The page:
I officially start in September and I have MAJOR cold feet, already told my husband I can't do it. I really need to hear some positive comments about those enjoying a PhD. I have a great unique topic, an eager supervisor, a good Uni, I think I am clever enough although I feel pretty thick lately but I just feel totally daunted. Should I be worried or is this a common pre-acceptance of offer cold feet syndrome? Thank you for anyone taking time to write even one positive line.
PinkNeuron, just because we come to the forum to let off steam sometimes, it doesn't mean that we don't enjoy our research. Majority of us do, and it is normal to feel down sometimes... So please don't let the negative threads put you off of the idea.
Why don't you tell us a bit more about why you feel that way, and we can all give you our opinion, and feedback from our experiences?
mmm, not quite sure really, just general cold feet about how big a PhD is and if I am going to cope academically, physically, time-wise and if the whole PhD process will put me off my passion for research, I guess. It is not any thread that has put me off but more just cold feet and if I have cold feet, is this a general feeling or should I take it as a warning that I might get a wobbly later. Sounds dumb, I know, maybe I should cool off one day before posting.
It doesn't sound dumb at all. And I can assure you that you did the best thing by posting here. Unlike some forums on the internet, this one is visited by really decent people who really care about others, and don't mind sharing their experiences if it's going to help.
I think, getting the PhD place itself is a very important achievement. It is an at least 3-year commitment, therefore it is normal to feel worried. But it is not a life or death decision.
Are you going to be giving up so much from your current life, in order to undertake this research? Are you ok with funding? Are you afraid of failing? Are you worried that you are going to disappoint yourself or others? I don't mean to be noisy, but I think all of these can be normal reasons to worry.
and a few links from past conversations:
Pink neuron, it is not all doom and gloom honest! I love this place because I can moan about things that are getting me down but equally, there are loads of things I love about my PhD. I do actually have a great supervisor and I realise how lucky I am. I have learnt so much from doing the PhD and overall, it has been a positive experience.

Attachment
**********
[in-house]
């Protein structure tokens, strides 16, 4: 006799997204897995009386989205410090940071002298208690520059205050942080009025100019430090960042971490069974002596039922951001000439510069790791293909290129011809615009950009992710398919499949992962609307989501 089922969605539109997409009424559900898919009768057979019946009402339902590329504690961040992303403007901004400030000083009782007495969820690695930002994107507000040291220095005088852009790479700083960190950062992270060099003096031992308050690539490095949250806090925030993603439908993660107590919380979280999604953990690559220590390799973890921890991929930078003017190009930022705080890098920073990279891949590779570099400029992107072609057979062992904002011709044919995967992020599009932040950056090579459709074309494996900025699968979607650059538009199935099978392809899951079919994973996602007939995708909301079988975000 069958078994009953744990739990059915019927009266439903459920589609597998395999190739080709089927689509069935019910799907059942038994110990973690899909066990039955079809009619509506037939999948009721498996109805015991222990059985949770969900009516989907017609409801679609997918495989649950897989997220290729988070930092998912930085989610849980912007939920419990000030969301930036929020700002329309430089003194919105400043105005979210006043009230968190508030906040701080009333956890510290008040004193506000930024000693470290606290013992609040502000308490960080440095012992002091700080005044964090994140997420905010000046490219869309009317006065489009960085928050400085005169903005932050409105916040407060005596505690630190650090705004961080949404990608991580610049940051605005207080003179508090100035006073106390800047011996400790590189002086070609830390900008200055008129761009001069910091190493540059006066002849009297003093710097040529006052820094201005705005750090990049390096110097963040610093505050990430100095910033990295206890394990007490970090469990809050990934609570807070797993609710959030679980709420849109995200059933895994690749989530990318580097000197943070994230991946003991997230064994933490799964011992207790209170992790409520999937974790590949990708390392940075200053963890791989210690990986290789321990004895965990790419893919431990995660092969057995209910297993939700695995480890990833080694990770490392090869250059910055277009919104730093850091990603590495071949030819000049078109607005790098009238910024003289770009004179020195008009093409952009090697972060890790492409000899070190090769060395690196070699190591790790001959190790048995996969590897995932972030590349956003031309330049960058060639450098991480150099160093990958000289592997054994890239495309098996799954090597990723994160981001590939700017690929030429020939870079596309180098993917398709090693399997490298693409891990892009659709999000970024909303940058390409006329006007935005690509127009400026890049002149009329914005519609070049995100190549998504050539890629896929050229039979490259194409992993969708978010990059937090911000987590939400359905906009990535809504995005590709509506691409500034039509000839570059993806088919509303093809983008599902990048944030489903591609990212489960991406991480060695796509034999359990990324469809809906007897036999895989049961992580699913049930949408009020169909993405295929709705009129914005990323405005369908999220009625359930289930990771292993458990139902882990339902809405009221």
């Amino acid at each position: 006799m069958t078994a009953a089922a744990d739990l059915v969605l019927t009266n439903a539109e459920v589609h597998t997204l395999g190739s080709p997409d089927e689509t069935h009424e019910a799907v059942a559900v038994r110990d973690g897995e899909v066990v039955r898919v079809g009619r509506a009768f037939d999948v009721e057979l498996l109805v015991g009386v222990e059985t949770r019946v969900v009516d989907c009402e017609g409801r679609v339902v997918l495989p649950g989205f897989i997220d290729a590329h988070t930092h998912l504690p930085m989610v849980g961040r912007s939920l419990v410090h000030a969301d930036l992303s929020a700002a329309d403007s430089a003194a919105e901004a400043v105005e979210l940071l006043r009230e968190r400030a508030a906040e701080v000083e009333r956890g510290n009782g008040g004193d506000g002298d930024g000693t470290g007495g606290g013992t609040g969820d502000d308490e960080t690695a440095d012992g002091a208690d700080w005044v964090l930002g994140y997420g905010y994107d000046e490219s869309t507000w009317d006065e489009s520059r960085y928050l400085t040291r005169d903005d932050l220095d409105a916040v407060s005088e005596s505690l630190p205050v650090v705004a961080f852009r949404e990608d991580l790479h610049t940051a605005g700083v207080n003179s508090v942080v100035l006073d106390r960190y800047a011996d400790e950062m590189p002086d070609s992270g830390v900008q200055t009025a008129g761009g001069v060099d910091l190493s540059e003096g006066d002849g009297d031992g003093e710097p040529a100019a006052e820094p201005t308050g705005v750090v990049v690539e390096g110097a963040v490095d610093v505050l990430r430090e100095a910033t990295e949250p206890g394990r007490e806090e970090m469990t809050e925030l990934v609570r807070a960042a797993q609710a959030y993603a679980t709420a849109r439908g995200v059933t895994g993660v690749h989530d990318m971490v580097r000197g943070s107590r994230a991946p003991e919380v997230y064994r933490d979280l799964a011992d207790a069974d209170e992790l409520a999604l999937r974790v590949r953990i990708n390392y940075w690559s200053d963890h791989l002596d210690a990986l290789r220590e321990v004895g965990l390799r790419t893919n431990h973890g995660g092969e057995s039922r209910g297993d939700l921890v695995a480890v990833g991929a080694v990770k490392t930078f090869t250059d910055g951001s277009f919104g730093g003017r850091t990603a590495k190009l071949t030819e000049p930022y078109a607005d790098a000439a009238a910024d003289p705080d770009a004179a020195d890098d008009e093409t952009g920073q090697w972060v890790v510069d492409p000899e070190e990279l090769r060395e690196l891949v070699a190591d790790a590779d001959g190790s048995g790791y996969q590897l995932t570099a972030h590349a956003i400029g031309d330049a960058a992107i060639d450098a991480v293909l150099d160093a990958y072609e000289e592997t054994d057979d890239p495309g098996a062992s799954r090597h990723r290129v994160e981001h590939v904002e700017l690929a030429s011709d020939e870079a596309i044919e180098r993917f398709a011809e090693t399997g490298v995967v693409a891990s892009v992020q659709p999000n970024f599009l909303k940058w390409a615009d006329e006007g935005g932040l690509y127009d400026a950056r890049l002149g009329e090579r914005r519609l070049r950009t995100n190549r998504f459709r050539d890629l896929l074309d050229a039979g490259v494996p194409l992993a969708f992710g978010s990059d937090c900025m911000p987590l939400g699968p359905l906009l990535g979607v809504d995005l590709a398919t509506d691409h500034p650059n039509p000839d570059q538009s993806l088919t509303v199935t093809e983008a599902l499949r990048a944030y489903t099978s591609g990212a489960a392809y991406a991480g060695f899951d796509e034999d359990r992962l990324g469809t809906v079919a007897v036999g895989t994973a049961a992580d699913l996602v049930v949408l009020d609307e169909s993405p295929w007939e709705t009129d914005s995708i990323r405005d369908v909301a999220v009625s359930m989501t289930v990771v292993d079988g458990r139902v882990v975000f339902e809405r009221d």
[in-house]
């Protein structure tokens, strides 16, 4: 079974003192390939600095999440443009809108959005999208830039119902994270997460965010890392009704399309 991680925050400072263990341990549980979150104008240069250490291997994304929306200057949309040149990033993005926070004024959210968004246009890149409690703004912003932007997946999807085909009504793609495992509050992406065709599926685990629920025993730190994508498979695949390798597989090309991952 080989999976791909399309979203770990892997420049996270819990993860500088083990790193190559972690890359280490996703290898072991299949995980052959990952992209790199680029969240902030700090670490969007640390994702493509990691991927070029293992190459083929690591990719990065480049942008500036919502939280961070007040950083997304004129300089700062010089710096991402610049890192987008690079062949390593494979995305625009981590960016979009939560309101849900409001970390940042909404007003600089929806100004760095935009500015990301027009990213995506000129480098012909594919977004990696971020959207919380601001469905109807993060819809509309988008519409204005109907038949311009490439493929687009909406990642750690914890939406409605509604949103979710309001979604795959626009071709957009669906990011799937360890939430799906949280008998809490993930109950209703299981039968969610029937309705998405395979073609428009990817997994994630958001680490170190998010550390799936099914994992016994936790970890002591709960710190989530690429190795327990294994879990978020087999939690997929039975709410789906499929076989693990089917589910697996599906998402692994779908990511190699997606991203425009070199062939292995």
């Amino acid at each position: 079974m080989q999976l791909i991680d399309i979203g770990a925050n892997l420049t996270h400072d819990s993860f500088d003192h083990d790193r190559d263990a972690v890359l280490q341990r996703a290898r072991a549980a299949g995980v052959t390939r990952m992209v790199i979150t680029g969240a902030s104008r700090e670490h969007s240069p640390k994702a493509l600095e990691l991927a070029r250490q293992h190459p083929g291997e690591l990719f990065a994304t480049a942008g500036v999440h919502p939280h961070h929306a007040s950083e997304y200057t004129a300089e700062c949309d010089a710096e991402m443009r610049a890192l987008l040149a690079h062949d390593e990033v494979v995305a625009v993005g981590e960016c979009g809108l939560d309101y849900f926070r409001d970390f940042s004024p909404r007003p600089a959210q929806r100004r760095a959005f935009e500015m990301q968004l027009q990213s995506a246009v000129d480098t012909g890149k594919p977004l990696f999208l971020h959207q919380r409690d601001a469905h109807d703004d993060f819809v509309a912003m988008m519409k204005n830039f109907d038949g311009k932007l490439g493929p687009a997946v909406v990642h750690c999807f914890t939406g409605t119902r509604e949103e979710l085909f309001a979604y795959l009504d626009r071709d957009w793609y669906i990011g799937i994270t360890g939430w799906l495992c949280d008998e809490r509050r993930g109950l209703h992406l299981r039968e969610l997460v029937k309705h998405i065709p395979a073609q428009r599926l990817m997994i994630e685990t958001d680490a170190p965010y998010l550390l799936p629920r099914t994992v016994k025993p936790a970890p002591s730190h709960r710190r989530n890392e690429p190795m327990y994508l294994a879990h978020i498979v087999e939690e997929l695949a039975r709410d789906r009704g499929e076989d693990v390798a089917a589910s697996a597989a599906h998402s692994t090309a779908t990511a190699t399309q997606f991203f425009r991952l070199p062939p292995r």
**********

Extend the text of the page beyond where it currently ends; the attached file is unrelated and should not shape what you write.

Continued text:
I am sure you will be fine. I frequently still don't feel 'clever' enough to do a PhD but have come to the conclusion that so much of a Phd is actually about being motivated to keep going, even when it is tough.
I have to admit, I was a bit daunted beforehand and then felt like a fraud for the first term because everyone else seemed alot more intelligent than me. Of course, this was all rather silly as the reason they were alot more intelligent was becuase they 1, 2 or 3 years into their research.
I'm well settled now. cracking on with the research and love it to bits. As long as you know and expect a rollercoaster ride you'll be fine. Go for it, this is the opportunity of a lifetime.
Thanks for all your replies and efforts. I do feel a tiny bit better to know I am not alone. I could name quite a number of reasons why I should feel cold feet but they don't bother me as much as feeling not clever enough, I think. 404, that last post is very interesting, frighteningly so. Although I have never achieved 1sts, I have got my 2.1s for a BA Hons, BSc Hons, MSc and PG Dip and still feeling ability-scared about this PhD. I am sure I will get over it, my family are behind me, I just need to stop thinking. I will keep reading the positive posts....Thanks so much
I'm really loving my PhD experience, too. It is SO GOOD to finally be among people (my supervisor, my fellow students, departmental staff) who work on similar things, think along the same kind of lines... where nearly every single conversation I have proves interesting and worthwile for my own research... to be able to immerse myself completely in my topic and think about nothing else for weeks on time...
Sure, there are some downsides. But it is definitely a tendency for people to just relay their bad experiences and keep silent on the positive ones.
A concrete positive experience: We had a farewell-drinks thing happening for one staff person who was leaving. The centre director, who is on sabbatical and thus rarely to be seen, turns up with an unknown guest. By chance I get to talk to that guest and it turns out he's a real important person in my field who I had been hoping to get a chance to meet for a long time. We had a great conversation, extremely helpful for my research, and when the guest left again he commented to the centre director, who hardly knows me cause he's on sabb, that he has a PhD student there who is working on a really interesting project. So, what started out as a simple social event unexpectedly turned out into a useful networking evening with lots of relevant info on my topic too. I felt boosted for weeks after that.
Luckily I never got time to get cold feet as I applied July started September. I have had a love/hate relationship with my PhD so far but overall I wouldnt change a thing!! I can swim around in the dark for weeks then all of a sudden get this glimmer of enlightenment...which is such a rush...I usually ring my husband and talk at high speed for about 10 mins before drawing breath! My kids are so proud of what I am doing and my husband is thrilled.
It is a big undertaking, in those first few months you will feel at sea and lost, you wuill go through periods of hating your supervisor BUT knowing that what you are doing is unique and worthwhile is one heck of a big reward!
I also had to work hard to get my BA/MA and I have to work hard now to keep up but its worth every second!!!
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